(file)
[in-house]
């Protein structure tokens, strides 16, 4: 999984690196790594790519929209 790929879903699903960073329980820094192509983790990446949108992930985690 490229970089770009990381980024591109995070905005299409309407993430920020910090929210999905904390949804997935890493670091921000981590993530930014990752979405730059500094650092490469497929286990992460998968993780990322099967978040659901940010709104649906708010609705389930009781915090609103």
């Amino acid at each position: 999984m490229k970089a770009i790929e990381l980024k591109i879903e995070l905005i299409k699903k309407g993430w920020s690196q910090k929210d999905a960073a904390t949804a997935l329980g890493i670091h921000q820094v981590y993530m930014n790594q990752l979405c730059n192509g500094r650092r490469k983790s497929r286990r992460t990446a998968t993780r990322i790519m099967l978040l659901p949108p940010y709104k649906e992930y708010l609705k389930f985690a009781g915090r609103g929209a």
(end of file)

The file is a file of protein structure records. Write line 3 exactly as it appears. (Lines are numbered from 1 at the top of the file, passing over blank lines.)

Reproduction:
């Amino acid at each position: 999984m490229k970089a770009i790929e990381l980024k591109i879903e995070l905005i299409k699903k309407g993430w920020s690196q910090k929210d999905a960073a904390t949804a997935l329980g890493i670091h921000q820094v981590y993530m930014n790594q990752l979405c730059n192509g500094r650092r490469k983790s497929r286990r992460t990446a998968t993780r990322i790519m099967l978040l659901p949108p940010y709104k649906e992930y708010l609705k389930f985690a009781g915090r609103g929209a």